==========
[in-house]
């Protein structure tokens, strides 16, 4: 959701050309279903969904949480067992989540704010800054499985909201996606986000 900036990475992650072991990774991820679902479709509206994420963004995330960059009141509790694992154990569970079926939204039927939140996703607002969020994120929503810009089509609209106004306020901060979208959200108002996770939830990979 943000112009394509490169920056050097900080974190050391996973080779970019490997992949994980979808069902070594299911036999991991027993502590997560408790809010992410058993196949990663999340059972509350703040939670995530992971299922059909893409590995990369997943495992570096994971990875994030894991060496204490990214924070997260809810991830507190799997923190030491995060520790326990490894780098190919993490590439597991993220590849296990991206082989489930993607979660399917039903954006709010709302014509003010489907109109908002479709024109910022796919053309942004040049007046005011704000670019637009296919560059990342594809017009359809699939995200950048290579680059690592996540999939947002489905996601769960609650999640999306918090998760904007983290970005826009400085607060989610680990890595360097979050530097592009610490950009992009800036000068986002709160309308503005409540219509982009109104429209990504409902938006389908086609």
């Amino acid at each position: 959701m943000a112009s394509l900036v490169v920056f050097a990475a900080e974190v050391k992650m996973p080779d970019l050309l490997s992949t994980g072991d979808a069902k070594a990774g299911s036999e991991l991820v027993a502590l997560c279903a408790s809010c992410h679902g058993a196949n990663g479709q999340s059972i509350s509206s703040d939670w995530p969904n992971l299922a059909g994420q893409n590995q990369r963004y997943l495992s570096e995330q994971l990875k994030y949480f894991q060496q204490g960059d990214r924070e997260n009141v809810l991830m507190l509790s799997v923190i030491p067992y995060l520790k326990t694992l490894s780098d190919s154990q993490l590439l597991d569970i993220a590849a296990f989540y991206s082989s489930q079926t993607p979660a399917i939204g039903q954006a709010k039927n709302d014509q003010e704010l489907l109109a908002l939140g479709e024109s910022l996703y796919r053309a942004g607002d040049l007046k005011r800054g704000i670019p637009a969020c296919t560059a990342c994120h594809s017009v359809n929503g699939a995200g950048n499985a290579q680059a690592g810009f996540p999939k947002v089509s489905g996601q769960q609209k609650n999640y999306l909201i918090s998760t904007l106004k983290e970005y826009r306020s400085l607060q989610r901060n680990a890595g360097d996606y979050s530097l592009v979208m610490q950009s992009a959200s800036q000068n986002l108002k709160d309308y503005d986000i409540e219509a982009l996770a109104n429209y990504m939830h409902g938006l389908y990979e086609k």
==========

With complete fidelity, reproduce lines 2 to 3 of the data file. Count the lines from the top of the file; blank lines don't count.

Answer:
């Protein structure tokens, strides 16, 4: 959701050309279903969904949480067992989540704010800054499985909201996606986000 900036990475992650072991990774991820679902479709509206994420963004995330960059009141509790694992154990569970079926939204039927939140996703607002969020994120929503810009089509609209106004306020901060979208959200108002996770939830990979 943000112009394509490169920056050097900080974190050391996973080779970019490997992949994980979808069902070594299911036999991991027993502590997560408790809010992410058993196949990663999340059972509350703040939670995530992971299922059909893409590995990369997943495992570096994971990875994030894991060496204490990214924070997260809810991830507190799997923190030491995060520790326990490894780098190919993490590439597991993220590849296990991206082989489930993607979660399917039903954006709010709302014509003010489907109109908002479709024109910022796919053309942004040049007046005011704000670019637009296919560059990342594809017009359809699939995200950048290579680059690592996540999939947002489905996601769960609650999640999306918090998760904007983290970005826009400085607060989610680990890595360097979050530097592009610490950009992009800036000068986002709160309308503005409540219509982009109104429209990504409902938006389908086609």
């Amino acid at each position: 959701m943000a112009s394509l900036v490169v920056f050097a990475a900080e974190v050391k992650m996973p080779d970019l050309l490997s992949t994980g072991d979808a069902k070594a990774g299911s036999e991991l991820v027993a502590l997560c279903a408790s809010c992410h679902g058993a196949n990663g479709q999340s059972i509350s509206s703040d939670w995530p969904n992971l299922a059909g994420q893409n590995q990369r963004y997943l495992s570096e995330q994971l990875k994030y949480f894991q060496q204490g960059d990214r924070e997260n009141v809810l991830m507190l509790s799997v923190i030491p067992y995060l520790k326990t694992l490894s780098d190919s154990q993490l590439l597991d569970i993220a590849a296990f989540y991206s082989s489930q079926t993607p979660a399917i939204g039903q954006a709010k039927n709302d014509q003010e704010l489907l109109a908002l939140g479709e024109s910022l996703y796919r053309a942004g607002d040049l007046k005011r800054g704000i670019p637009a969020c296919t560059a990342c994120h594809s017009v359809n929503g699939a995200g950048n499985a290579q680059a690592g810009f996540p999939k947002v089509s489905g996601q769960q609209k609650n999640y999306l909201i918090s998760t904007l106004k983290e970005y826009r306020s400085l607060q989610r901060n680990a890595g360097d996606y979050s530097l592009v979208m610490q950009s992009a959200s800036q000068n986002l108002k709160d309308y503005d986000i409540e219509a982009l996770a109104n429209y990504m939830h409902g938006l389908y990979e086609k």